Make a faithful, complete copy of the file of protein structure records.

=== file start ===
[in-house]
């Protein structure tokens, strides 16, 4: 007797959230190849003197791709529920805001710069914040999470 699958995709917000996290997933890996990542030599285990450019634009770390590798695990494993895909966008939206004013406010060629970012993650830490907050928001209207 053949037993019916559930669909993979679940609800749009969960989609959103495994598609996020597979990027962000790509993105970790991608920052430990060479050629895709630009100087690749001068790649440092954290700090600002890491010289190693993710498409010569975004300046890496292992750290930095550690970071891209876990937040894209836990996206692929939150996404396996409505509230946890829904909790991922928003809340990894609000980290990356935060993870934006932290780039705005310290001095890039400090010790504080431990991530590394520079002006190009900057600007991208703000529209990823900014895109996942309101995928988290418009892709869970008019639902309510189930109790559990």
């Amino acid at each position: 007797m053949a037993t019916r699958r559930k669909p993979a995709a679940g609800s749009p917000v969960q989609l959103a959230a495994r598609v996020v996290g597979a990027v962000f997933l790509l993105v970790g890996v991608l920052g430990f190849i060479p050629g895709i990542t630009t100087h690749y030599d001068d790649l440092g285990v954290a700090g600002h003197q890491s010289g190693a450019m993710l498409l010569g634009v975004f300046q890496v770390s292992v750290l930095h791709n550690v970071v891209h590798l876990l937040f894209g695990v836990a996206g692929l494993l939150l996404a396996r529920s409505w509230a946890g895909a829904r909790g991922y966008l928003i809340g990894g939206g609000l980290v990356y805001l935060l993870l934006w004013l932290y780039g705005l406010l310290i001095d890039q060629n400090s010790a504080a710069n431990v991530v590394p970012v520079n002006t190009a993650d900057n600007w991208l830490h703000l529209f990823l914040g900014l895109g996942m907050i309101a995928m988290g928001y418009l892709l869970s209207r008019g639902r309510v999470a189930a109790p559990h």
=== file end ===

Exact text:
[in-house]
């Protein structure tokens, strides 16, 4: 007797959230190849003197791709529920805001710069914040999470 699958995709917000996290997933890996990542030599285990450019634009770390590798695990494993895909966008939206004013406010060629970012993650830490907050928001209207 053949037993019916559930669909993979679940609800749009969960989609959103495994598609996020597979990027962000790509993105970790991608920052430990060479050629895709630009100087690749001068790649440092954290700090600002890491010289190693993710498409010569975004300046890496292992750290930095550690970071891209876990937040894209836990996206692929939150996404396996409505509230946890829904909790991922928003809340990894609000980290990356935060993870934006932290780039705005310290001095890039400090010790504080431990991530590394520079002006190009900057600007991208703000529209990823900014895109996942309101995928988290418009892709869970008019639902309510189930109790559990």
């Amino acid at each position: 007797m053949a037993t019916r699958r559930k669909p993979a995709a679940g609800s749009p917000v969960q989609l959103a959230a495994r598609v996020v996290g597979a990027v962000f997933l790509l993105v970790g890996v991608l920052g430990f190849i060479p050629g895709i990542t630009t100087h690749y030599d001068d790649l440092g285990v954290a700090g600002h003197q890491s010289g190693a450019m993710l498409l010569g634009v975004f300046q890496v770390s292992v750290l930095h791709n550690v970071v891209h590798l876990l937040f894209g695990v836990a996206g692929l494993l939150l996404a396996r529920s409505w509230a946890g895909a829904r909790g991922y966008l928003i809340g990894g939206g609000l980290v990356y805001l935060l993870l934006w004013l932290y780039g705005l406010l310290i001095d890039q060629n400090s010790a504080a710069n431990v991530v590394p970012v520079n002006t190009a993650d900057n600007w991208l830490h703000l529209f990823l914040g900014l895109g996942m907050i309101a995928m988290g928001y418009l892709l869970s209207r008019g639902r309510v999470a189930a109790p559990h």